Letters to His Son on the Art of Becoming a Man of the World and a Gentleman, 1748

Author: Philip Dormer Stanhope

Letter XLIX

LONDON, September 5, O. S. 1748.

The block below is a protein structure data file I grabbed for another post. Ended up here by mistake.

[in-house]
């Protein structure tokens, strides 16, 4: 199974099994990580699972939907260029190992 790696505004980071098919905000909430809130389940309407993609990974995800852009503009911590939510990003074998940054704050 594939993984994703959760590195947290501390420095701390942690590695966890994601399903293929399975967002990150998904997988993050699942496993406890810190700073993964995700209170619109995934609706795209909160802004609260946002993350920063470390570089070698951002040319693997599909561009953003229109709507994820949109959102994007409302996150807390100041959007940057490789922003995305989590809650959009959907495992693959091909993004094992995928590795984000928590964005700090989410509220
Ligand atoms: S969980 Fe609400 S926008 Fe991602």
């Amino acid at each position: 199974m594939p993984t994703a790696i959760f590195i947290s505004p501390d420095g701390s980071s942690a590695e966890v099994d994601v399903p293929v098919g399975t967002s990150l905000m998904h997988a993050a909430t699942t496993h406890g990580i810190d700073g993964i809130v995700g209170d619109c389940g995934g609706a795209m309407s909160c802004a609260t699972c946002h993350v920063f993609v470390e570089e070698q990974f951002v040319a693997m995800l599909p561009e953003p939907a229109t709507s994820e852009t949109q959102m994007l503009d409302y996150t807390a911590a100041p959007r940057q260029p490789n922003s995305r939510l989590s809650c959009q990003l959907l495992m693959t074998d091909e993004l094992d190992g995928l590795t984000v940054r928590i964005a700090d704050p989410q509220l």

DEAR BOY: I have received yours, with the inclosed German letter to Mr. Gravenkop, which he assures me is extremely well written, considering the little time that you have applied yourself to that language. As you have now got over the most difficult part, pray go on diligently, and make yourself absolutely master of the rest. Whoever does not entirely possess a language, will never appear to advantage, or even equal to himself, either in speaking or writing it. His ideas are fettered, and seem imperfect or confused, if he is not master of all the words and phrases necessary to express them. I therefore desire, that you will not fail writing a German letter once every fortnight to Mr. Gravenkop; which will make the writing of that language familiar to you; and moreover, when you shall have left Germany and be arrived at Turin, I shall require you to write even to me in German; that you may not forget with ease what you have with difficulty learned. I likewise desire, that while you are in Germany, you will take all opportunities of conversing in German, which is the only way of knowing that, or any other language, accurately. You will also desire your German master to teach you the proper titles and superscriptions to be used to people of all ranks; which is a point so material, in Germany, that I have known many a letter returned unopened, because one title in twenty has been omitted in the direction.